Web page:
When TIME (Time) magazine released its list of 100 influential people for the year 2020, most people were involved in protests like Prime Minister Narendra Modi, actor Ayushman Khurana, Shaheen Bagh, protestors Bilkis, Alphabet and Sundar Pichai, CEO of Google Can identify But this list also had one name - Ravindra Gupta, which was uniquely Indian, but most Indians did not immediately remember it.
A visit to Time magazine's Ravindra Gupta reveals that he has been introduced by a man named Castillejo, who is known as a London patient (patient). He is the second person to functionally recover from HIV after the Berlin Patient.
Who is Ravindra Gupta Ravindra Gupta aka Ravi Gupta is a Professor of Clinical Microbiology, Senior Fellow of the Wellcome Trust in Clinical Science at the University of Cambridge, and teaches at the Africa Health Research Institute in Durban, South Africa?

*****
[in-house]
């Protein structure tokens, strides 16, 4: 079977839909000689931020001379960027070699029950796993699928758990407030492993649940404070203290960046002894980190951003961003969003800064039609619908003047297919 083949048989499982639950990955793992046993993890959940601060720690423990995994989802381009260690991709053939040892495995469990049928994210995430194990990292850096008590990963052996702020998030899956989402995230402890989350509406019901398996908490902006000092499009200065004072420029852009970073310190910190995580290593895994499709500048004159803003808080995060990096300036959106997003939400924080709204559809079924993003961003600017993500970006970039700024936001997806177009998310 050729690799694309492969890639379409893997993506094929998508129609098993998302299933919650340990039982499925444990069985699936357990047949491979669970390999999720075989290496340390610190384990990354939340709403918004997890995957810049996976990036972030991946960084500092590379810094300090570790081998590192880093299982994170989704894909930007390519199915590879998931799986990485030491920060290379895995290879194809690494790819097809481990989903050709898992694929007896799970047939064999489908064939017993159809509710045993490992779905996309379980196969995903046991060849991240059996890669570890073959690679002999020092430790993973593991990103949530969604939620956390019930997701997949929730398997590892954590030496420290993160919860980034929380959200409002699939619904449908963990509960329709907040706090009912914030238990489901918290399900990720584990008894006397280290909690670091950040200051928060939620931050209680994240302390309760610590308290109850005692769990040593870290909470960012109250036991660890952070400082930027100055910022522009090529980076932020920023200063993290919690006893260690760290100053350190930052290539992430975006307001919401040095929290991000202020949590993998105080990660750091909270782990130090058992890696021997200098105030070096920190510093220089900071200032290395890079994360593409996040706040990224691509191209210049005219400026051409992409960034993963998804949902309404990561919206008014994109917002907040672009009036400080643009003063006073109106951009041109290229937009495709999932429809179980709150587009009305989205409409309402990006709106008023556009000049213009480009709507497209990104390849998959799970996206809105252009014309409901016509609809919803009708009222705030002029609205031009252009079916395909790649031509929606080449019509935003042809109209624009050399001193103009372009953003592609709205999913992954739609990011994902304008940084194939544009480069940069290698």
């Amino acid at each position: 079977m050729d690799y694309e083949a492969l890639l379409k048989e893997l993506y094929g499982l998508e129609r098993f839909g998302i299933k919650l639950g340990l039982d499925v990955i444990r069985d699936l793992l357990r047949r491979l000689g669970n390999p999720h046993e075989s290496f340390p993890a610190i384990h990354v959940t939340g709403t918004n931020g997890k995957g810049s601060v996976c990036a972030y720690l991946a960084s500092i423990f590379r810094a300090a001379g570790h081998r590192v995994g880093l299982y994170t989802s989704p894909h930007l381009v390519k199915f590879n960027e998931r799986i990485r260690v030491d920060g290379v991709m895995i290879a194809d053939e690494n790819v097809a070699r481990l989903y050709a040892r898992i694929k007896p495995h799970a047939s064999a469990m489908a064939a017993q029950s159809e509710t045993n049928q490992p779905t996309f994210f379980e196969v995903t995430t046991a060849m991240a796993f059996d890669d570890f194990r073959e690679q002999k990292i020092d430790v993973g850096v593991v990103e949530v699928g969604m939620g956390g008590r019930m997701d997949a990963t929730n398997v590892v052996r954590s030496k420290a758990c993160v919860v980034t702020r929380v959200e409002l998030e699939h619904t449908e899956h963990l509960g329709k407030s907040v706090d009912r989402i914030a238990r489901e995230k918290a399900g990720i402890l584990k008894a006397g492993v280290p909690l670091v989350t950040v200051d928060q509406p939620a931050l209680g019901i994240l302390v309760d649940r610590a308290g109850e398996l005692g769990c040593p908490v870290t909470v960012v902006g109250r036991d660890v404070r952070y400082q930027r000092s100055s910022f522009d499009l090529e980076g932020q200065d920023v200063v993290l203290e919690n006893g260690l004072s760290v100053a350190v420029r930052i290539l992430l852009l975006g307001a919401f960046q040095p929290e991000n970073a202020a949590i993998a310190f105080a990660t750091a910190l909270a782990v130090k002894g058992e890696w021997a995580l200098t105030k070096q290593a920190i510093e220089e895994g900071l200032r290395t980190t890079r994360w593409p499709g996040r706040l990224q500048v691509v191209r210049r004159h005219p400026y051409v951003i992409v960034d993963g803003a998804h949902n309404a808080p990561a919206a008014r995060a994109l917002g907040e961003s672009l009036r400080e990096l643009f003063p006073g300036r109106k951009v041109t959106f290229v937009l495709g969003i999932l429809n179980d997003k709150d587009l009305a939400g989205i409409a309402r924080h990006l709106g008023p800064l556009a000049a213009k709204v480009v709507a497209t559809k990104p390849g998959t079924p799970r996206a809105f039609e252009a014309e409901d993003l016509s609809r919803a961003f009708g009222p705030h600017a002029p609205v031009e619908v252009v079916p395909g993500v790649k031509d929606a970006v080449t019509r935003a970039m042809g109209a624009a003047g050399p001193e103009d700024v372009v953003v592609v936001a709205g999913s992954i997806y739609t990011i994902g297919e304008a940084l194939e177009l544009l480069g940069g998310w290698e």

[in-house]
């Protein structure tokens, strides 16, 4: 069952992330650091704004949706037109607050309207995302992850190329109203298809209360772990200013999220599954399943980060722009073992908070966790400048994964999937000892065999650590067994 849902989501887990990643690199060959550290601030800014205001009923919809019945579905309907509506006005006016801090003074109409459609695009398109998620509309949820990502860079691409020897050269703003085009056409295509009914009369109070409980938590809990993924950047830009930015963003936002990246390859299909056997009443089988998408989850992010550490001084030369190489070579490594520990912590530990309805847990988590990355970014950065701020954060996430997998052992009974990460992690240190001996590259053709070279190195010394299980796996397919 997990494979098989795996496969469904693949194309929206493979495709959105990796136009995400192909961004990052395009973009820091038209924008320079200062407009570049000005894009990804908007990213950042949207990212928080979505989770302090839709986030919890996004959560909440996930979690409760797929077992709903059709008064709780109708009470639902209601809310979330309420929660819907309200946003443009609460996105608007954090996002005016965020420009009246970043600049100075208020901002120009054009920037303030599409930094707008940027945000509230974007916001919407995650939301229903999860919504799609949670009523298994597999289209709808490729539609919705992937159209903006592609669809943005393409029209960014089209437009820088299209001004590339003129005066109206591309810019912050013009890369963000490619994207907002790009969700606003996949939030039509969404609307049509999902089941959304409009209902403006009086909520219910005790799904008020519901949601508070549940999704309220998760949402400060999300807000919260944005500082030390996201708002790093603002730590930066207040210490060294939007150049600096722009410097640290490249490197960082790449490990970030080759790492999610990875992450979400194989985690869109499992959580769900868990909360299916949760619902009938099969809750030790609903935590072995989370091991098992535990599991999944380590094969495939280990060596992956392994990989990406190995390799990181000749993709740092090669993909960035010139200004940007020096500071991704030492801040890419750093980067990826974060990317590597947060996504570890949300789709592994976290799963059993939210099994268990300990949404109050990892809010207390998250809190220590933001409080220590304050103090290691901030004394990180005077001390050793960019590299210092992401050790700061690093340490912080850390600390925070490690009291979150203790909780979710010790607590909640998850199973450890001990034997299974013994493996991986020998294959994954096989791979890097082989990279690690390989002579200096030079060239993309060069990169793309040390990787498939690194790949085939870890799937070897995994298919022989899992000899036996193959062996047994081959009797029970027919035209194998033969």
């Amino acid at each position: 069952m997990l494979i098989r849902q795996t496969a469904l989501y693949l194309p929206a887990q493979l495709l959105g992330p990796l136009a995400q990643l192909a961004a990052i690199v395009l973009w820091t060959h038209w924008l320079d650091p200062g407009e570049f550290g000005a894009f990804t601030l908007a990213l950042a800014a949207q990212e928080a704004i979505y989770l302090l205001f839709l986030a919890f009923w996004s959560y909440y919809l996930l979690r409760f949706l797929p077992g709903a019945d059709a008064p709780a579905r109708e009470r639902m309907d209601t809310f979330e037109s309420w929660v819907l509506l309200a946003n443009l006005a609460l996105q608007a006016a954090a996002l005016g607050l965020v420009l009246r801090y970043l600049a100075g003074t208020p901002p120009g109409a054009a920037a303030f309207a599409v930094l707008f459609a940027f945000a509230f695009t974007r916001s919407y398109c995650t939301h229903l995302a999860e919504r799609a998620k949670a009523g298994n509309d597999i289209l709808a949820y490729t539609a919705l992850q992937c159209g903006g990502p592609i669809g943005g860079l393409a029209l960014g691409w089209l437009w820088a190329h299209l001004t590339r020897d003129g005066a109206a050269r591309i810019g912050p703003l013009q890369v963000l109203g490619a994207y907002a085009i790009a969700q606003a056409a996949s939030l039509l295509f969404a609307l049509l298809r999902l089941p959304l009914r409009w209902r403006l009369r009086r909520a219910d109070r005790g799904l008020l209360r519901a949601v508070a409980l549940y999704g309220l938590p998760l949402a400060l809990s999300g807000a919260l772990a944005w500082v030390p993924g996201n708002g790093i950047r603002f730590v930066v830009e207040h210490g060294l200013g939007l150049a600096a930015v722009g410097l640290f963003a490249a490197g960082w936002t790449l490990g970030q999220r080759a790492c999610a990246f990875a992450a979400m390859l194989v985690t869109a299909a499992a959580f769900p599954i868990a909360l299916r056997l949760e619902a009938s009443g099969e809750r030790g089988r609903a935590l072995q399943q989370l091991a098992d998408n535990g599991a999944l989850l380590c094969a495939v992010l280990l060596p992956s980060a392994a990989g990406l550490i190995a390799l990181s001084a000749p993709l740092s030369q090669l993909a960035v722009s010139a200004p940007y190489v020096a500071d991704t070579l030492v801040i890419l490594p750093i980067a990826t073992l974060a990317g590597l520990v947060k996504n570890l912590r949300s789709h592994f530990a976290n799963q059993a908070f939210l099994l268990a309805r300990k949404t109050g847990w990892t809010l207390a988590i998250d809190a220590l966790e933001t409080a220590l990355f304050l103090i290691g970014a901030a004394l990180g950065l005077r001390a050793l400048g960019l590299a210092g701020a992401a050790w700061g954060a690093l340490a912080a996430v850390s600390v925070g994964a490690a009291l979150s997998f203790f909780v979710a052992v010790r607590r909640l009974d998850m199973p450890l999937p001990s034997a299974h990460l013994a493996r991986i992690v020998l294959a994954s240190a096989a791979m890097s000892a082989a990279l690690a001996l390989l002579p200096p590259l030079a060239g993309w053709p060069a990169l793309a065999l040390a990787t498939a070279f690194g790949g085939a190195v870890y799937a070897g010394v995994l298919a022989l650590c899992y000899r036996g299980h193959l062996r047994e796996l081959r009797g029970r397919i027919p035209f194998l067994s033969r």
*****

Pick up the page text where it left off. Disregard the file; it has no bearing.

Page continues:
Gupta received a medical degree from Cambridge University in 1997. He then received a degree in Clinical from Oxford University in 2001 and completed a Master in Public Health at the Harvard School of Public Health in the years 1998–1999. He later received training in infectious diseases at Oxford and The Hospital for Tropical Diseases.
What is the achievement of Ravindra Gupta?
"I am very fortunate and humbled to know him, and see how his dedication can conquer the disease," Adam Costiljo wrote in a brief account of Gupta in Time magazine. Castiljo, known as the London Patient, is the second person to functionally recover from HIV.
In order to recover both of these patients and achieve this milestone, the infected patients were given the treatment of bone marrow transplant (bone marrow transplant). But the purpose of this transplant was to treat cancer in patients, not HIV.
According to the New York Times at a medical conference in 2007, a German physician described the first such treatment in a "Berlin Patient", later identified as 52-year-old Timothy Ray Brown, now Pam, of California Live in springs. The new patient prefers to remain anonymous, and scientists refer to him only as a "London patient".